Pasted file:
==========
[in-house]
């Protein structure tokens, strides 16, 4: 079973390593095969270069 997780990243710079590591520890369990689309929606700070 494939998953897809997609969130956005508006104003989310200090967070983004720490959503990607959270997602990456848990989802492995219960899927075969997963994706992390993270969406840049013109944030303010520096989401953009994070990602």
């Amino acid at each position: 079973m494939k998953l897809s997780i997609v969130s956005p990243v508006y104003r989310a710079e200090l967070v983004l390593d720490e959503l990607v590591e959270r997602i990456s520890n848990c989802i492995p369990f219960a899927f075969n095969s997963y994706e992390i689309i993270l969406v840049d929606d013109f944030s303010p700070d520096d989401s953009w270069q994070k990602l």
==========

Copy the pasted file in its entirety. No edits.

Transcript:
[in-house]
């Protein structure tokens, strides 16, 4: 079973390593095969270069 997780990243710079590591520890369990689309929606700070 494939998953897809997609969130956005508006104003989310200090967070983004720490959503990607959270997602990456848990989802492995219960899927075969997963994706992390993270969406840049013109944030303010520096989401953009994070990602």
């Amino acid at each position: 079973m494939k998953l897809s997780i997609v969130s956005p990243v508006y104003r989310a710079e200090l967070v983004l390593d720490e959503l990607v590591e959270r997602i990456s520890n848990c989802i492995p369990f219960a899927f075969n095969s997963y994706e992390i689309i993270l969406v840049d929606d013109f944030s303010p700070d520096d989401s953009w270069q994070k990602l």